Urquhart describes her early self as a “really odd little girl” with passionate ambitions. When she was 9, and her family had moved to Toronto, her parents took her to see The Music Man and My Fair Lady in New York City. Urquhart was starstruck. She insisted on dancing and acting lessons, and commandeered a friend into staging impromptu performances in a corner of the schoolyard, hoping she would somehow be discovered. She even wrote the composer Richard Rodgers, offering to come to New York and work for him. He wrote back, chivalrously offering to meet her at the plane—when she was 18.
In her early teens, Urquhart became fascinated by the work of such Beat writers as Allen Ginsberg and Jack Kerouac, and wrote reams of bad poetry in the family’s coal cellar (“If I was going to be a Beat, then I had to live in a cellar,” she says). She also began to skip after-class activities at her prestigious private school, Havergal, in order to take the bus downtown to hear folksingers in Yorkville. She was often in love (usually unhappily) and at 18 she fell hard for Paul Keele, an art student about a year and a half her senior. A year later, much to her parents’ distress, they were married. ‘We were so absorbed with each other,” she says, “it was a twin-like kind of condition, and that can only happen when
you’re quite young—that feeling that you’re joined physically forever.”
Living with Keele brought Urquhart many insights into the art world that she would later use in The Underpainter. When Keele enrolled at the Nova Scotia College of Art and Design in Halifax, he became terrifically unhappy with the emphasis the teachers there—many of them American— were laying on conceptual art. “Paul would make a print, but then they’d demand that he burn it or bury it and videotape the whole process,” Urquhart recalls. In The Underpainter she makes Austin into a kind of conceptual artist, who creates realistic images, and then all but obscures them under fresh, blank layers. There is an element of parody in this, as well as a nice symbol of Austin’s habitual burying of his own emotions.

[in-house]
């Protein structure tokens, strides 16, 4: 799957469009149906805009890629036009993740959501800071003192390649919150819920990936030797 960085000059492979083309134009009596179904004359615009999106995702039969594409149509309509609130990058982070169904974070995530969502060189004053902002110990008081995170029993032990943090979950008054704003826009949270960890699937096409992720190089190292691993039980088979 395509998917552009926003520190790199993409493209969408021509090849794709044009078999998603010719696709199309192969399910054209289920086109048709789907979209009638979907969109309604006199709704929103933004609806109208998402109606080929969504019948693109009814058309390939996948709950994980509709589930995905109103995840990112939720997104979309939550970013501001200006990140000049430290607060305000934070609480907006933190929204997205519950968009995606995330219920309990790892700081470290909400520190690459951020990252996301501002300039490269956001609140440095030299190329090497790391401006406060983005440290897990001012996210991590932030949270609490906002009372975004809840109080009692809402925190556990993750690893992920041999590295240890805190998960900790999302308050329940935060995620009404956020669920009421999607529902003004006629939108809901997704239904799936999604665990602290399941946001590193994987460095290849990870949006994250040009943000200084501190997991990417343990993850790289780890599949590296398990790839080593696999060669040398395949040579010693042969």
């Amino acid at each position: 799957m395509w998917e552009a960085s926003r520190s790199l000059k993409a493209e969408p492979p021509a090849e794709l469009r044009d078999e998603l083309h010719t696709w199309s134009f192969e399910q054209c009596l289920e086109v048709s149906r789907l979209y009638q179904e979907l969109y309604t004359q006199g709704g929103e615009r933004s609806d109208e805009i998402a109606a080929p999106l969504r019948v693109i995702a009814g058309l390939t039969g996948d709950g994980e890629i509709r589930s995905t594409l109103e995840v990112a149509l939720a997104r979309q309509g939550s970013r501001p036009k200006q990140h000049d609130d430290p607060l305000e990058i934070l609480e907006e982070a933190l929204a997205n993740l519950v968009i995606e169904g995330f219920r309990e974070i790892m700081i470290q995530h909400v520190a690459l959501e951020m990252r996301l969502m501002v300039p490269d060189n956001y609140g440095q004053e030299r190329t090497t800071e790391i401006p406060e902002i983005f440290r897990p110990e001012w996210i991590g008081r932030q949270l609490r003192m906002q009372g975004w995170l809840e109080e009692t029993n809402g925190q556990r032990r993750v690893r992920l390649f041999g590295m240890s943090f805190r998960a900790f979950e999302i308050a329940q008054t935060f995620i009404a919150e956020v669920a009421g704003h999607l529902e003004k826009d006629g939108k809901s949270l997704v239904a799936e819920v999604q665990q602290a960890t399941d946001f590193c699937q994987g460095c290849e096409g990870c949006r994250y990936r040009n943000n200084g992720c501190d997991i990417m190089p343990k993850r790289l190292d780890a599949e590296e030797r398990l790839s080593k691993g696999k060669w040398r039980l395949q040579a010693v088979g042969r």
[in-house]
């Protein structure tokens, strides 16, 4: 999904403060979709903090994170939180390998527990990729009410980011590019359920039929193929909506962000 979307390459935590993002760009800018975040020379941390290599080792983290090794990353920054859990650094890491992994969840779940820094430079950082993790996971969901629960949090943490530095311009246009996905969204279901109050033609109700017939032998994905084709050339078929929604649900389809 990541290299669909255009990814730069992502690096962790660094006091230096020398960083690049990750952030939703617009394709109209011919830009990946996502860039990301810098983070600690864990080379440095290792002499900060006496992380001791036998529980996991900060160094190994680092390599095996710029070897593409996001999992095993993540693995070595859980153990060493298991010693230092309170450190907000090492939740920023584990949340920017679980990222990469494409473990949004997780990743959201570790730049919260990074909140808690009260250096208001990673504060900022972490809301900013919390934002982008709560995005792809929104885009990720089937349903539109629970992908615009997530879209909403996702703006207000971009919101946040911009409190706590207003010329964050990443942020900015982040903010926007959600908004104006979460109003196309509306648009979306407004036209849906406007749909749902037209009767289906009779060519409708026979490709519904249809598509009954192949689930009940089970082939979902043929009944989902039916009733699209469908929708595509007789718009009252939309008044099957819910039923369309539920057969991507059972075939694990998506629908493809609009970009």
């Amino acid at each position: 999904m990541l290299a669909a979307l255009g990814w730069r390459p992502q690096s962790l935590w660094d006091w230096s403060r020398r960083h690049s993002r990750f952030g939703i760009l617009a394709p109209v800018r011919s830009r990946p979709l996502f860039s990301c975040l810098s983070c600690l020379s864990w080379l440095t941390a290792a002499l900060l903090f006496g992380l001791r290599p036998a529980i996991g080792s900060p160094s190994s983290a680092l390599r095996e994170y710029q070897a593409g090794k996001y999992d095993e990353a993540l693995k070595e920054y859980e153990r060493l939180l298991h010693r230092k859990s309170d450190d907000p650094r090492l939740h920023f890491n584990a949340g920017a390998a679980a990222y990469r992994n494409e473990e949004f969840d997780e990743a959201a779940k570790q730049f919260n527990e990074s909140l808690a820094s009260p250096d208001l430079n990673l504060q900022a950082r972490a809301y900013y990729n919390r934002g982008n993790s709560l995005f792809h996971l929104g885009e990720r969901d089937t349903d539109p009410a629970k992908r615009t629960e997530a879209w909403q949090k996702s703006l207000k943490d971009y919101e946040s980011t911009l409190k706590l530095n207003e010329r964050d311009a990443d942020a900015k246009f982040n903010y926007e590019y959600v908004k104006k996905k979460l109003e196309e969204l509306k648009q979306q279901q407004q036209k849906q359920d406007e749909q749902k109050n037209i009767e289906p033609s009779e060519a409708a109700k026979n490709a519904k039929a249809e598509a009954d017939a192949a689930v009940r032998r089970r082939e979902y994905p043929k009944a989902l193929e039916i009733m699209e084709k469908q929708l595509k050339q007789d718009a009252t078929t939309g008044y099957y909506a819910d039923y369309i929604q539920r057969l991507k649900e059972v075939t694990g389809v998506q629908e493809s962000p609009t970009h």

Five years after the couple were married, Keele died in a car crash. “I lost about 40 lb. and looked like some waif,” Urquhart says of her period of grief. The tragedy gave her—though she did not then know it— one of the most powerful elements of her later fiction: the theme of doomed, youthful love, hermetically sealed by death in a kind of perfection. “You get to keep it as a sort of little bubble you can go back to,” Urquhart says quietly of her time with Keele. Two years later she met Tony Urquhart, 15 years her senior, at an art opening in Kitchener. The two married in 1976, and the following year Urquhart gave birth to a daughter. Two of her husband’s young daughters from an earlier marriage also lived with them, and yet, despite the domestic chores that suddenly fell into Urquhart’s lap, she was writing harder than ever and, for the first time, sending her poems and stories to small magazines. “Housework doesn’t take up the side of your mind that invents narrative and plays with words,” says Urquhart, who by now had earned two bachelor degrees, in English and Art History. “But I’m positive that if I’d become some sort of professional person, I’d never have become a writer. I need a lot of unstructured time.”
As she began to get published and gain confidence, Urquhart felt her way into her first novel, The Whirlpool, inspired by an old record book once kept by her husband’s grandmother, a Niagara Falls undertaker. It contained descriptions of the dead bodies or “floaters” that had been pulled from the river below the falls. Ellen Seligman, editorial director of fiction at McClelland & Stewart, which has published all of Urquhart’s novels, read her manuscript and remembers being “quite pleasurably stunned by its thematic richness and magical evocation of place.” The book sold modestly when it appeared in 1986, but won considerable critical acclaim, including France’s prize for the best foreign novel of the year. Four years later, it was followed by Changing Heaven, suffused with Urquhart’s passion for Emily Brontë. Then in 1993 came Away, with its mythical evocation of Canada’s roots. The critics raved, and it spent 2V2 years at the top of the country’s best-seller lists. “It seemed to be read by a lot of people who hadn’t read a book since Grade 10,” Urquhart says, adding with a laugh, “in fact, it was so popular I began to wonder if there was something wrong with it.”
Her 1993 novel, Away; spent 2 V2 years at the top of the country's best-seller lists
The Underpainter—Seligman calls it Urquhart’s “darkest, most mature and psychologically penetrating work”—may not achieve the same high profile. But then, Urquhart remains uncomfortable with fame. What attracts her to writing novels, she says, is the writing itself: “It has never really lost the aspect of play for me. When I go upstairs to write, it’s always with the feeling that I’m going to do what I really want to do: I’m going to play. I’m crazy about it.” And as she walks out to the cottage lawn and says goodbye, an absent, distracted look is already creeping into her handsome features: no doubt part of her is already “away,” in that unidentifiable place where Jane Urquhart’s visions turn to words. □